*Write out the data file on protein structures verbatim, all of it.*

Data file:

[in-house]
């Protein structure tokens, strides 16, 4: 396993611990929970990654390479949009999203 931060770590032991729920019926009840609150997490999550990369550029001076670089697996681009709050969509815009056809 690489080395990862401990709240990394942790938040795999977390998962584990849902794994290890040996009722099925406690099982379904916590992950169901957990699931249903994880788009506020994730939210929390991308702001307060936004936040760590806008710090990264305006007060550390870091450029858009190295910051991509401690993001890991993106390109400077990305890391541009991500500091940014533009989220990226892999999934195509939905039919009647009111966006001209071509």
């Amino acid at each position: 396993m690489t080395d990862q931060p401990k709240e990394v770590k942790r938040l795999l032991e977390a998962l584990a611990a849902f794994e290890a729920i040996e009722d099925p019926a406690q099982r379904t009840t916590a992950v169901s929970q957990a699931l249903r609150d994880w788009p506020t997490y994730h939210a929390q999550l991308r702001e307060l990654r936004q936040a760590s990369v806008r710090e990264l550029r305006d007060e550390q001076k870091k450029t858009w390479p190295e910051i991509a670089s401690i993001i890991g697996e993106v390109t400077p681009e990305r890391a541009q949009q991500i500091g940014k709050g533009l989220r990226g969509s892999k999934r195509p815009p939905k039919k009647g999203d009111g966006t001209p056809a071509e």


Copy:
[in-house]
């Protein structure tokens, strides 16, 4: 396993611990929970990654390479949009999203 931060770590032991729920019926009840609150997490999550990369550029001076670089697996681009709050969509815009056809 690489080395990862401990709240990394942790938040795999977390998962584990849902794994290890040996009722099925406690099982379904916590992950169901957990699931249903994880788009506020994730939210929390991308702001307060936004936040760590806008710090990264305006007060550390870091450029858009190295910051991509401690993001890991993106390109400077990305890391541009991500500091940014533009989220990226892999999934195509939905039919009647009111966006001209071509």
């Amino acid at each position: 396993m690489t080395d990862q931060p401990k709240e990394v770590k942790r938040l795999l032991e977390a998962l584990a611990a849902f794994e290890a729920i040996e009722d099925p019926a406690q099982r379904t009840t916590a992950v169901s929970q957990a699931l249903r609150d994880w788009p506020t997490y994730h939210a929390q999550l991308r702001e307060l990654r936004q936040a760590s990369v806008r710090e990264l550029r305006d007060e550390q001076k870091k450029t858009w390479p190295e910051i991509a670089s401690i993001i890991g697996e993106v390109t400077p681009e990305r890391a541009q949009q991500i500091g940014k709050g533009l989220r990226g969509s892999k999934r195509p815009p939905k039919k009647g999203d009111g966006t001209p056809a071509e």